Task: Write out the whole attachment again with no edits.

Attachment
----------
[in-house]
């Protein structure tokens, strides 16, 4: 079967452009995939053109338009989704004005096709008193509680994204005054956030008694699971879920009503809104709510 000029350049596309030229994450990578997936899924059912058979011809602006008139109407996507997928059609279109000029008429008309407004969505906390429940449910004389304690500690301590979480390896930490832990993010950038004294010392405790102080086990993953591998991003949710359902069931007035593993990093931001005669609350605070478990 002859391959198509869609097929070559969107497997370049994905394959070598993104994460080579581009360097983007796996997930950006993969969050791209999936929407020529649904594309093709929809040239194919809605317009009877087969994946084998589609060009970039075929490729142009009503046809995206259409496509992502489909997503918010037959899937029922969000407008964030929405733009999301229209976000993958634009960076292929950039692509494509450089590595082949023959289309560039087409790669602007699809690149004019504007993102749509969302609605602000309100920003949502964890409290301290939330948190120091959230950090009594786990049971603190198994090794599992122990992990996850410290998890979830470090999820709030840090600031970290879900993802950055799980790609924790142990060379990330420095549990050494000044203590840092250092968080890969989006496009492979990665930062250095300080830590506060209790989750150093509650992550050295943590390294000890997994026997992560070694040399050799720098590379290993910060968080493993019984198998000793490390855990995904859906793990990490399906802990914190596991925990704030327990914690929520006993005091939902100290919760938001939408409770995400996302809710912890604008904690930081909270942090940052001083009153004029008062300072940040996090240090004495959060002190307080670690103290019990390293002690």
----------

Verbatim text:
[in-house]
């Protein structure tokens, strides 16, 4: 079967452009995939053109338009989704004005096709008193509680994204005054956030008694699971879920009503809104709510 000029350049596309030229994450990578997936899924059912058979011809602006008139109407996507997928059609279109000029008429008309407004969505906390429940449910004389304690500690301590979480390896930490832990993010950038004294010392405790102080086990993953591998991003949710359902069931007035593993990093931001005669609350605070478990 002859391959198509869609097929070559969107497997370049994905394959070598993104994460080579581009360097983007796996997930950006993969969050791209999936929407020529649904594309093709929809040239194919809605317009009877087969994946084998589609060009970039075929490729142009009503046809995206259409496509992502489909997503918010037959899937029922969000407008964030929405733009999301229209976000993958634009960076292929950039692509494509450089590595082949023959289309560039087409790669602007699809690149004019504007993102749509969302609605602000309100920003949502964890409290301290939330948190120091959230950090009594786990049971603190198994090794599992122990992990996850410290998890979830470090999820709030840090600031970290879900993802950055799980790609924790142990060379990330420095549990050494000044203590840092250092968080890969989006496009492979990665930062250095300080830590506060209790989750150093509650992550050295943590390294000890997994026997992560070694040399050799720098590379290993910060968080493993019984198998000793490390855990995904859906793990990490399906802990914190596991925990704030327990914690929520006993005091939902100290919760938001939408409770995400996302809710912890604008904690930081909270942090940052001083009153004029008062300072940040996090240090004495959060002190307080670690103290019990390293002690």